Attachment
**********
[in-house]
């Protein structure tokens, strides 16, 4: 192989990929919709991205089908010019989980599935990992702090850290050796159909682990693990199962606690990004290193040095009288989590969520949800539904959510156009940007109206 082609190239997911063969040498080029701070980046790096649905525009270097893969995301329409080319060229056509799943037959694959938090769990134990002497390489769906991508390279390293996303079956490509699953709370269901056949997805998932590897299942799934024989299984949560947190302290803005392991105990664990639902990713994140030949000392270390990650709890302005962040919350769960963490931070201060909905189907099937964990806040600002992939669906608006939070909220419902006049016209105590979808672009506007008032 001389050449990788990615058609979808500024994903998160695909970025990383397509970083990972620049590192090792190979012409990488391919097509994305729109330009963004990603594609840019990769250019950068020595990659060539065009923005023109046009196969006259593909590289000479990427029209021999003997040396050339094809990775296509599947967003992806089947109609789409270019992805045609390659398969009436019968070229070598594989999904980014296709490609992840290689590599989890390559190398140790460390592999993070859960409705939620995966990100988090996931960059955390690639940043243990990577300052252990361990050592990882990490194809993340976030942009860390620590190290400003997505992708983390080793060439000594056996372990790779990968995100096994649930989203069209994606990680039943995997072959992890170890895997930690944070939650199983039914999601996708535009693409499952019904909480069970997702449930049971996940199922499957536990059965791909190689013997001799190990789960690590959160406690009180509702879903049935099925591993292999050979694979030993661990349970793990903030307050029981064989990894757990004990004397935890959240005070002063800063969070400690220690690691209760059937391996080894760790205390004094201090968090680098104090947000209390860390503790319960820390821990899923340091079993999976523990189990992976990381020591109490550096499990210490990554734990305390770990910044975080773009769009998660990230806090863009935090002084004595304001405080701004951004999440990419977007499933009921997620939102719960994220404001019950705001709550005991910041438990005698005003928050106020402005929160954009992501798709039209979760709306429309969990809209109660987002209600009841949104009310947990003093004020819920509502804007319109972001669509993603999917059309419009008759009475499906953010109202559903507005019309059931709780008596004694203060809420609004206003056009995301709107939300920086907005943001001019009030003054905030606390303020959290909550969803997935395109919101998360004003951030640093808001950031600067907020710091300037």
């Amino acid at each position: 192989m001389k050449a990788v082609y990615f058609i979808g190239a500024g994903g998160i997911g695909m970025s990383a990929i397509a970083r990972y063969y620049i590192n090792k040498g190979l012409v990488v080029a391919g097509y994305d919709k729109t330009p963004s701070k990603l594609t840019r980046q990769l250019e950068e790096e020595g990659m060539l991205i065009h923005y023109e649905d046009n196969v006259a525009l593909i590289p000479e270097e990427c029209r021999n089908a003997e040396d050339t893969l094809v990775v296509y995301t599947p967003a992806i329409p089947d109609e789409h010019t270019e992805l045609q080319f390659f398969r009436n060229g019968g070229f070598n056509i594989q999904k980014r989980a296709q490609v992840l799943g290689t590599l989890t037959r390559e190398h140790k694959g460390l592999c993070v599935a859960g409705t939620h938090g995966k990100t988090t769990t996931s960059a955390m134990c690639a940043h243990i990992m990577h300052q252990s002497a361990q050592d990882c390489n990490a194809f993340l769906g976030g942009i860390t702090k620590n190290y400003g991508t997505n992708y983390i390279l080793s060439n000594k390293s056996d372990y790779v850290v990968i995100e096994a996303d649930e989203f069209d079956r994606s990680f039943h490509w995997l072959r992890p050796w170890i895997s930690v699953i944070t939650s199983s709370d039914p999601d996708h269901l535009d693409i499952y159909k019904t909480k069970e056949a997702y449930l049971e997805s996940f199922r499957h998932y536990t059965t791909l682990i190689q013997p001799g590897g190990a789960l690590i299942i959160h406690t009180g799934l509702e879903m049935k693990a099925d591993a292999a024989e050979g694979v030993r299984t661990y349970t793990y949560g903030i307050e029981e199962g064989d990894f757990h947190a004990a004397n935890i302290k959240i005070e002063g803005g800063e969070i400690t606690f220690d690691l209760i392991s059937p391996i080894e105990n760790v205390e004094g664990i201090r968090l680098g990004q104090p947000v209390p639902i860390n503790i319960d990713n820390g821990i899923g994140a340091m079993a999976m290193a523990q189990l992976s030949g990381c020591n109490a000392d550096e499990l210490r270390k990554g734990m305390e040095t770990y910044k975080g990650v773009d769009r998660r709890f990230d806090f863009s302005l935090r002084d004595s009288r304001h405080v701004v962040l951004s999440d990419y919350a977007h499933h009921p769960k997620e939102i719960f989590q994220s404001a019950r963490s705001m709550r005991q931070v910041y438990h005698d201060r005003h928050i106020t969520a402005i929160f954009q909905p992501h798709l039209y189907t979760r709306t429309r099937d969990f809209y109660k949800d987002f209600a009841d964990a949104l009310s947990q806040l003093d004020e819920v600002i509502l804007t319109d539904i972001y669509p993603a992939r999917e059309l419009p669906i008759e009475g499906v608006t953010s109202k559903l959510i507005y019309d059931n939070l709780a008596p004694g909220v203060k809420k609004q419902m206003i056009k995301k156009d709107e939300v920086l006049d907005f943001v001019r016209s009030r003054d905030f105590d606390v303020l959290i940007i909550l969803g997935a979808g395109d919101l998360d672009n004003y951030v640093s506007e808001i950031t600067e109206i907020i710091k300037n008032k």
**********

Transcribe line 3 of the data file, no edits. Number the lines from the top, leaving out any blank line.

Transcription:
């Amino acid at each position: 192989m001389k050449a990788v082609y990615f058609i979808g190239a500024g994903g998160i997911g695909m970025s990383a990929i397509a970083r990972y063969y620049i590192n090792k040498g190979l012409v990488v080029a391919g097509y994305d919709k729109t330009p963004s701070k990603l594609t840019r980046q990769l250019e950068e790096e020595g990659m060539l991205i065009h923005y023109e649905d046009n196969v006259a525009l593909i590289p000479e270097e990427c029209r021999n089908a003997e040396d050339t893969l094809v990775v296509y995301t599947p967003a992806i329409p089947d109609e789409h010019t270019e992805l045609q080319f390659f398969r009436n060229g019968g070229f070598n056509i594989q999904k980014r989980a296709q490609v992840l799943g290689t590599l989890t037959r390559e190398h140790k694959g460390l592999c993070v599935a859960g409705t939620h938090g995966k990100t988090t769990t996931s960059a955390m134990c690639a940043h243990i990992m990577h300052q252990s002497a361990q050592d990882c390489n990490a194809f993340l769906g976030g942009i860390t702090k620590n190290y400003g991508t997505n992708y983390i390279l080793s060439n000594k390293s056996d372990y790779v850290v990968i995100e096994a996303d649930e989203f069209d079956r994606s990680f039943h490509w995997l072959r992890p050796w170890i895997s930690v699953i944070t939650s199983s709370d039914p999601d996708h269901l535009d693409i499952y159909k019904t909480k069970e056949a997702y449930l049971e997805s996940f199922r499957h998932y536990t059965t791909l682990i190689q013997p001799g590897g190990a789960l690590i299942i959160h406690t009180g799934l509702e879903m049935k693990a099925d591993a292999a024989e050979g694979v030993r299984t661990y349970t793990y949560g903030i307050e029981e199962g064989d990894f757990h947190a004990a004397n935890i302290k959240i005070e002063g803005g800063e969070i400690t606690f220690d690691l209760i392991s059937p391996i080894e105990n760790v205390e004094g664990i201090r968090l680098g990004q104090p947000v209390p639902i860390n503790i319960d990713n820390g821990i899923g994140a340091m079993a999976m290193a523990q189990l992976s030949g990381c020591n109490a000392d550096e499990l210490r270390k990554g734990m305390e040095t770990y910044k975080g990650v773009d769009r998660r709890f990230d806090f863009s302005l935090r002084d004595s009288r304001h405080v701004v962040l951004s999440d990419y919350a977007h499933h009921p769960k997620e939102i719960f989590q994220s404001a019950r963490s705001m709550r005991q931070v910041y438990h005698d201060r005003h928050i106020t969520a402005i929160f954009q909905p992501h798709l039209y189907t979760r709306t429309r099937d969990f809209y109660k949800d987002f209600a009841d964990a949104l009310s947990q806040l003093d004020e819920v600002i509502l804007t319109d539904i972001y669509p993603a992939r999917e059309l419009p669906i008759e009475g499906v608006t953010s109202k559903l959510i507005y019309d059931n939070l709780a008596p004694g909220v203060k809420k609004q419902m206003i056009k995301k156009d709107e939300v920086l006049d907005f943001v001019r016209s009030r003054d905030f105590d606390v303020l959290i940007i909550l969803g997935a979808g395109d919101l998360d672009n004003y951030v640093s506007e808001i950031t600067e109206i907020i710091k300037n008032k």